Herbicides, fungi, viruses and more. No one is ready to make an authoritative diagnosis. “Releasing information prematurely is going to create a lot of speculation,” says OSU weed specialist Dan Ball. Investigators would not release preliminary data to Oregon Business, saying they were afraid of having to do damage control if their speculation was wrong. One thing everyone is willing to speak to is whether this will happen again. The short answer seems to be yes. “We’re talking about multiple causes,” says Ball. “Farming is an inherently risky business... One thing is that it will make people more aware of conditions when they make herbicide applications.”
Growers face new challenges every day. In the past eight years, new strains of aggressive stripe rust, a type of fungus that thrives in wetter conditions, have hit Oregon wheat growers hard. This raises the question of whether the freak rain was indeed an outlier or rather a sign of things to come.
“One of the things climate models are showing is the increasing variability of climate,” says Mundt, stressing that it doesn’t necessarily mean more rain, just more unpredictability.
Thursday, June 12, 2014
BY ANDREA DURBIN | OB GUEST BLOGGER
Last week, the Obama administration took an important and welcomed step in the effort to protect the health and well-being of all Oregonians by limiting carbon pollution from existing power plants.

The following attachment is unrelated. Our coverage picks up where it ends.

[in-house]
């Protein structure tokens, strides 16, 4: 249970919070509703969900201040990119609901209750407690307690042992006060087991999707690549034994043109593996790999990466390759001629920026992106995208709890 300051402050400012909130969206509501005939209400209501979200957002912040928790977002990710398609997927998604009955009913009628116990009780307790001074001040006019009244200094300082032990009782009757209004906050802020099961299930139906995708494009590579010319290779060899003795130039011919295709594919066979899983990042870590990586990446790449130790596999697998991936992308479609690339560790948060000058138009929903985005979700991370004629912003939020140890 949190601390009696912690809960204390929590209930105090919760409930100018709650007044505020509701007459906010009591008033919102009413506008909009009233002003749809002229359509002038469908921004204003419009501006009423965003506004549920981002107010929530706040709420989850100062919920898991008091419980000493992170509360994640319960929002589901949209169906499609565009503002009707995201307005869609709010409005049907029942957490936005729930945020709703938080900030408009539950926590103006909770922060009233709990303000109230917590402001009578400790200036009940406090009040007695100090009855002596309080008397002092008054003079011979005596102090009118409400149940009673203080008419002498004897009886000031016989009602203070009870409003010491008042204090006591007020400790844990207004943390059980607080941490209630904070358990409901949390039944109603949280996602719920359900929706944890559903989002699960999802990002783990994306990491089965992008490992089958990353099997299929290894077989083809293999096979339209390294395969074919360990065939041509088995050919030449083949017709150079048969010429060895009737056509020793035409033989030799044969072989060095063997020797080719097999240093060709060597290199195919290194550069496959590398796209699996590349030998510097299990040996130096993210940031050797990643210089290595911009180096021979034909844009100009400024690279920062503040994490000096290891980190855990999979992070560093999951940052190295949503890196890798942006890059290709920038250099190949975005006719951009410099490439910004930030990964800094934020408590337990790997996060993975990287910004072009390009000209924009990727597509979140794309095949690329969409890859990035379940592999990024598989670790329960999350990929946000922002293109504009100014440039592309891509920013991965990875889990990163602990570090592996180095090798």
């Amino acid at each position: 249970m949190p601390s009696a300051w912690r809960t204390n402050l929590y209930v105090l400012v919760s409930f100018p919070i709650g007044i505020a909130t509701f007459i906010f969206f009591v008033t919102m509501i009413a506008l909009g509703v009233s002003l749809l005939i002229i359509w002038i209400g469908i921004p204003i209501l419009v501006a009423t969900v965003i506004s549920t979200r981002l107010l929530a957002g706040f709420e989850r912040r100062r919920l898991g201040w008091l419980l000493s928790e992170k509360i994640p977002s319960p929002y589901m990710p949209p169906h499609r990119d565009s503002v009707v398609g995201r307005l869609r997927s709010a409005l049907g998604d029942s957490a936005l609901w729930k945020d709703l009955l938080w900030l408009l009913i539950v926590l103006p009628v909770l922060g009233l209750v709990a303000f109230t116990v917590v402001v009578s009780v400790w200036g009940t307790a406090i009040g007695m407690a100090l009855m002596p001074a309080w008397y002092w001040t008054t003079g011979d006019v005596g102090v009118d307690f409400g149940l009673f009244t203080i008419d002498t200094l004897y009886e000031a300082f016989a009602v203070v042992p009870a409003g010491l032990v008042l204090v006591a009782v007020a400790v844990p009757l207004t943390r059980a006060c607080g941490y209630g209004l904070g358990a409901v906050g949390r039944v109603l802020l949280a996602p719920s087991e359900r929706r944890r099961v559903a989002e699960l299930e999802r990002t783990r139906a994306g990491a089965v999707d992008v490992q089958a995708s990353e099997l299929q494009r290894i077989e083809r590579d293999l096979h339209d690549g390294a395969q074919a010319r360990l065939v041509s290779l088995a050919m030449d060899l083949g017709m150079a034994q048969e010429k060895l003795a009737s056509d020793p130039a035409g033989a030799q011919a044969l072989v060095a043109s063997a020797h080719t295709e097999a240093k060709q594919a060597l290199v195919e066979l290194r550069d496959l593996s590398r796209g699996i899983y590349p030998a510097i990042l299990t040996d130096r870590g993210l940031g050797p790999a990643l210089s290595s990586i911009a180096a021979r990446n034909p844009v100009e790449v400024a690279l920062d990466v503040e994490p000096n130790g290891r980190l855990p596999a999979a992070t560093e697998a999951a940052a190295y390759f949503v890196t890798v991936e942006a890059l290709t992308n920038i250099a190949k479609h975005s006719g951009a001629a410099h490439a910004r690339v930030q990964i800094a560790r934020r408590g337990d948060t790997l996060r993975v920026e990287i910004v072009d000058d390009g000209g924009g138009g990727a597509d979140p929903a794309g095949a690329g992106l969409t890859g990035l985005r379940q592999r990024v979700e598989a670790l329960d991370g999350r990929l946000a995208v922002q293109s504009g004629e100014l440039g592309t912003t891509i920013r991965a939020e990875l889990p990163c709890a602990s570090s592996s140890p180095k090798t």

Thursday, July 10, 2014
BY TOM COX | OB BLOGGER
Tom Cox interviews Dr. Mark Goulston, author of Just Listen, Discover the Secret to Getting Through to Absolutely Anyone.
Thursday, May 29, 2014
BY MIKE GREEN
An old profession is new again.
Friday, June 27, 2014
BY JASON NORRIS | OB BLOGGER
Over the last several months we have seen a wave of cross-border acquisitions, primarily U.S.-based companies looking to purchase non-U.S.-based companies. There are a few reasons for this, but the main culprit is the U.S. corporate tax system. The United States has one of the highest corporate tax rates in the world.
Thursday, July 03, 2014
BY TED AUSTIN & MIKE BAELE | GUEST CONTRIBUTORS
The Office of Economic Analysis announced that Oregon is currently enjoying the strongest job growth since 2006. While this resurgence has been welcome, the lingering effects of the 2008 “Great Recession” continues to affect Oregon businesses, especially with regard to estate planning and business succession.
Tuesday, July 08, 2014
BY LINDA BAKER | OB EDITOR
The New Yorker recently published a sharply worded critique of “disruptive innovation,” one of the most widely cited theories in the business world today. The article raises questions about the descriptive value of disruption and innovation — whether the terms are mere buzzwords or actually explain today's extraordinarily complex fast changing business environment.
Update: We checked in with Portland's Thomas Thurston, who offers his data driven take on the disruption controversy.
Tuesday, June 03, 2014
Citing the transition to catch shares management as a key to rebuilding stocks and reducing bycatch, 13 species caught by the West Coast trawl fishery today earned designation from the Marine Stewardship Council (MSC) as sustainable.